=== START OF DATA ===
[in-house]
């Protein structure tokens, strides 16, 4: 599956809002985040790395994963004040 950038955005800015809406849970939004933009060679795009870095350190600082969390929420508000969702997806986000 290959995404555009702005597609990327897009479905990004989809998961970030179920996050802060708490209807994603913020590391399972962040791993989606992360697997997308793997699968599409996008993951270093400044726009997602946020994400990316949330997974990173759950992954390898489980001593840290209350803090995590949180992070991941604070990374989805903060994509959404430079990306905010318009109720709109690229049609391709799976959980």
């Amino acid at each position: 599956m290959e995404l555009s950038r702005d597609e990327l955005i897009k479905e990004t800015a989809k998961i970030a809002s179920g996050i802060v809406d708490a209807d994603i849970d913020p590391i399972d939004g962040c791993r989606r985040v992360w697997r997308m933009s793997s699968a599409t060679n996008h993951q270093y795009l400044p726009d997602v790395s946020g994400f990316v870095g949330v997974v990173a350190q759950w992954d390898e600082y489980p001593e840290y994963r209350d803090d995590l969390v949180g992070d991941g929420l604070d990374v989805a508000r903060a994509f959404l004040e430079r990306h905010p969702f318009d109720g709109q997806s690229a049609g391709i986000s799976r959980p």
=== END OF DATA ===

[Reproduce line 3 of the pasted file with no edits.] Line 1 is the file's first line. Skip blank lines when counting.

């Amino acid at each position: 599956m290959e995404l555009s950038r702005d597609e990327l955005i897009k479905e990004t800015a989809k998961i970030a809002s179920g996050i802060v809406d708490a209807d994603i849970d913020p590391i399972d939004g962040c791993r989606r985040v992360w697997r997308m933009s793997s699968a599409t060679n996008h993951q270093y795009l400044p726009d997602v790395s946020g994400f990316v870095g949330v997974v990173a350190q759950w992954d390898e600082y489980p001593e840290y994963r209350d803090d995590l969390v949180g992070d991941g929420l604070d990374v989805a508000r903060a994509f959404l004040e430079r990306h905010p969702f318009d109720g709109q997806s690229a049609g391709i986000s799976r959980p």